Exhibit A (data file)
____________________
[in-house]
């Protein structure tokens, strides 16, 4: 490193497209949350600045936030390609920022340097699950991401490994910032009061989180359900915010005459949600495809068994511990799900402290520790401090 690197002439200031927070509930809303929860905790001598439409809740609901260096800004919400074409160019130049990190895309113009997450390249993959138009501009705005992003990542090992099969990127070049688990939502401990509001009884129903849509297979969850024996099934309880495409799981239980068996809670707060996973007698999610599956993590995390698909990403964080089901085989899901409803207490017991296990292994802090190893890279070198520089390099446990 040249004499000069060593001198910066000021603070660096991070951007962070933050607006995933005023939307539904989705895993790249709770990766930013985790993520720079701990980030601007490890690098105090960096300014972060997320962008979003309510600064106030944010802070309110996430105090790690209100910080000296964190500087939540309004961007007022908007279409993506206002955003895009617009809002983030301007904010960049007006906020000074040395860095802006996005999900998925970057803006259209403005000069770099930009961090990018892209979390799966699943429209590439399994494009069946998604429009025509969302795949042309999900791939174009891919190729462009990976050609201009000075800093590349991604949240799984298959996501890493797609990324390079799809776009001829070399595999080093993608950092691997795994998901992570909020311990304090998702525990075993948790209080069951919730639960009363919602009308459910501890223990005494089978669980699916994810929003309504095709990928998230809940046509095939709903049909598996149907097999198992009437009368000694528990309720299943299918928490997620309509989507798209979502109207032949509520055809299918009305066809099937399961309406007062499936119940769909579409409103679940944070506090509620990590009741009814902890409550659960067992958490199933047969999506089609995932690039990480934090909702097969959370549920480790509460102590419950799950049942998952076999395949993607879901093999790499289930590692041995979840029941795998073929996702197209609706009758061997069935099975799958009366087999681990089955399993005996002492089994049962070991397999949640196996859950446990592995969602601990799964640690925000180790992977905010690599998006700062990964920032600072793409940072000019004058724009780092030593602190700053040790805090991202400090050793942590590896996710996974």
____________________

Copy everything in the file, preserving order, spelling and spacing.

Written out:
[in-house]
């Protein structure tokens, strides 16, 4: 490193497209949350600045936030390609920022340097699950991401490994910032009061989180359900915010005459949600495809068994511990799900402290520790401090 690197002439200031927070509930809303929860905790001598439409809740609901260096800004919400074409160019130049990190895309113009997450390249993959138009501009705005992003990542090992099969990127070049688990939502401990509001009884129903849509297979969850024996099934309880495409799981239980068996809670707060996973007698999610599956993590995390698909990403964080089901085989899901409803207490017991296990292994802090190893890279070198520089390099446990 040249004499000069060593001198910066000021603070660096991070951007962070933050607006995933005023939307539904989705895993790249709770990766930013985790993520720079701990980030601007490890690098105090960096300014972060997320962008979003309510600064106030944010802070309110996430105090790690209100910080000296964190500087939540309004961007007022908007279409993506206002955003895009617009809002983030301007904010960049007006906020000074040395860095802006996005999900998925970057803006259209403005000069770099930009961090990018892209979390799966699943429209590439399994494009069946998604429009025509969302795949042309999900791939174009891919190729462009990976050609201009000075800093590349991604949240799984298959996501890493797609990324390079799809776009001829070399595999080093993608950092691997795994998901992570909020311990304090998702525990075993948790209080069951919730639960009363919602009308459910501890223990005494089978669980699916994810929003309504095709990928998230809940046509095939709903049909598996149907097999198992009437009368000694528990309720299943299918928490997620309509989507798209979502109207032949509520055809299918009305066809099937399961309406007062499936119940769909579409409103679940944070506090509620990590009741009814902890409550659960067992958490199933047969999506089609995932690039990480934090909702097969959370549920480790509460102590419950799950049942998952076999395949993607879901093999790499289930590692041995979840029941795998073929996702197209609706009758061997069935099975799958009366087999681990089955399993005996002492089994049962070991397999949640196996859950446990592995969602601990799964640690925000180790992977905010690599998006700062990964920032600072793409940072000019004058724009780092030593602190700053040790805090991202400090050793942590590896996710996974």